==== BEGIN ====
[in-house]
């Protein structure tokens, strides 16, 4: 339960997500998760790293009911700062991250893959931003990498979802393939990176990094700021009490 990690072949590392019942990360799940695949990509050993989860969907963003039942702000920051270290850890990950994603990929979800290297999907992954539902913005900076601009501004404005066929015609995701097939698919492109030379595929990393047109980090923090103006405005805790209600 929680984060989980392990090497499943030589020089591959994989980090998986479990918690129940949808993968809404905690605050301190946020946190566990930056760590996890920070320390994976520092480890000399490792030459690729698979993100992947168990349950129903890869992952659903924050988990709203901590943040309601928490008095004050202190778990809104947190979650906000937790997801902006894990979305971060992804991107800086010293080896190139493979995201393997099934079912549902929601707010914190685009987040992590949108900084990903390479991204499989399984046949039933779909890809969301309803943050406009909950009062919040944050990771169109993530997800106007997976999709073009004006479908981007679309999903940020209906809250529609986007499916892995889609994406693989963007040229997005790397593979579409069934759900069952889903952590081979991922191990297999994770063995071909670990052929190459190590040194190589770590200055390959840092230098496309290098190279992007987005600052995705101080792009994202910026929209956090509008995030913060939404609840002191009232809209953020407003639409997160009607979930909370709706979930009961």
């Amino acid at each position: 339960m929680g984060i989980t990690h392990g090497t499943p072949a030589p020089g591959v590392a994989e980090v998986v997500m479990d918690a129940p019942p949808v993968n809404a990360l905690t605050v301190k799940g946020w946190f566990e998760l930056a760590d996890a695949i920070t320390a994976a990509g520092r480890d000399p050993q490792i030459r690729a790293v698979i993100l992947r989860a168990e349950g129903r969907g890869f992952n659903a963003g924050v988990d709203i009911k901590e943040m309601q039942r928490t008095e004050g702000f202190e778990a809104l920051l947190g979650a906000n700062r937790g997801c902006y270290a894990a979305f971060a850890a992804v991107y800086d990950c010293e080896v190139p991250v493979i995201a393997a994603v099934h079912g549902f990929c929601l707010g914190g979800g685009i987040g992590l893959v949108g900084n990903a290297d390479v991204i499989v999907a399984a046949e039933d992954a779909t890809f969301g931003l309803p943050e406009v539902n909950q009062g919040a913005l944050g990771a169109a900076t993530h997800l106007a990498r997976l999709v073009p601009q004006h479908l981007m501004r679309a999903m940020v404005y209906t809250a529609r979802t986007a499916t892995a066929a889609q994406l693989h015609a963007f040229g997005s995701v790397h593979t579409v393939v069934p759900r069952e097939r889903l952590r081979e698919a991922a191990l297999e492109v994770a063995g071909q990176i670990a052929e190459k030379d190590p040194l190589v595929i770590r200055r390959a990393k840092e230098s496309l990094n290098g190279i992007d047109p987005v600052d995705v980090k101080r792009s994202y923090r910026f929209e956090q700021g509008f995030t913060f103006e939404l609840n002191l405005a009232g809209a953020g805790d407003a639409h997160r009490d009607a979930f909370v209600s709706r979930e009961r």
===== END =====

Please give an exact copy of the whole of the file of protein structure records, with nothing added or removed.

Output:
[in-house]
């Protein structure tokens, strides 16, 4: 339960997500998760790293009911700062991250893959931003990498979802393939990176990094700021009490 990690072949590392019942990360799940695949990509050993989860969907963003039942702000920051270290850890990950994603990929979800290297999907992954539902913005900076601009501004404005066929015609995701097939698919492109030379595929990393047109980090923090103006405005805790209600 929680984060989980392990090497499943030589020089591959994989980090998986479990918690129940949808993968809404905690605050301190946020946190566990930056760590996890920070320390994976520092480890000399490792030459690729698979993100992947168990349950129903890869992952659903924050988990709203901590943040309601928490008095004050202190778990809104947190979650906000937790997801902006894990979305971060992804991107800086010293080896190139493979995201393997099934079912549902929601707010914190685009987040992590949108900084990903390479991204499989399984046949039933779909890809969301309803943050406009909950009062919040944050990771169109993530997800106007997976999709073009004006479908981007679309999903940020209906809250529609986007499916892995889609994406693989963007040229997005790397593979579409069934759900069952889903952590081979991922191990297999994770063995071909670990052929190459190590040194190589770590200055390959840092230098496309290098190279992007987005600052995705101080792009994202910026929209956090509008995030913060939404609840002191009232809209953020407003639409997160009607979930909370709706979930009961």
């Amino acid at each position: 339960m929680g984060i989980t990690h392990g090497t499943p072949a030589p020089g591959v590392a994989e980090v998986v997500m479990d918690a129940p019942p949808v993968n809404a990360l905690t605050v301190k799940g946020w946190f566990e998760l930056a760590d996890a695949i920070t320390a994976a990509g520092r480890d000399p050993q490792i030459r690729a790293v698979i993100l992947r989860a168990e349950g129903r969907g890869f992952n659903a963003g924050v988990d709203i009911k901590e943040m309601q039942r928490t008095e004050g702000f202190e778990a809104l920051l947190g979650a906000n700062r937790g997801c902006y270290a894990a979305f971060a850890a992804v991107y800086d990950c010293e080896v190139p991250v493979i995201a393997a994603v099934h079912g549902f990929c929601l707010g914190g979800g685009i987040g992590l893959v949108g900084n990903a290297d390479v991204i499989v999907a399984a046949e039933d992954a779909t890809f969301g931003l309803p943050e406009v539902n909950q009062g919040a913005l944050g990771a169109a900076t993530h997800l106007a990498r997976l999709v073009p601009q004006h479908l981007m501004r679309a999903m940020v404005y209906t809250a529609r979802t986007a499916t892995a066929a889609q994406l693989h015609a963007f040229g997005s995701v790397h593979t579409v393939v069934p759900r069952e097939r889903l952590r081979e698919a991922a191990l297999e492109v994770a063995g071909q990176i670990a052929e190459k030379d190590p040194l190589v595929i770590r200055r390959a990393k840092e230098s496309l990094n290098g190279i992007d047109p987005v600052d995705v980090k101080r792009s994202y923090r910026f929209e956090q700021g509008f995030t913060f103006e939404l609840n002191l405005a009232g809209a953020g805790d407003a639409h997160r009490d009607a979930f909370v209600s709706r979930e009961r």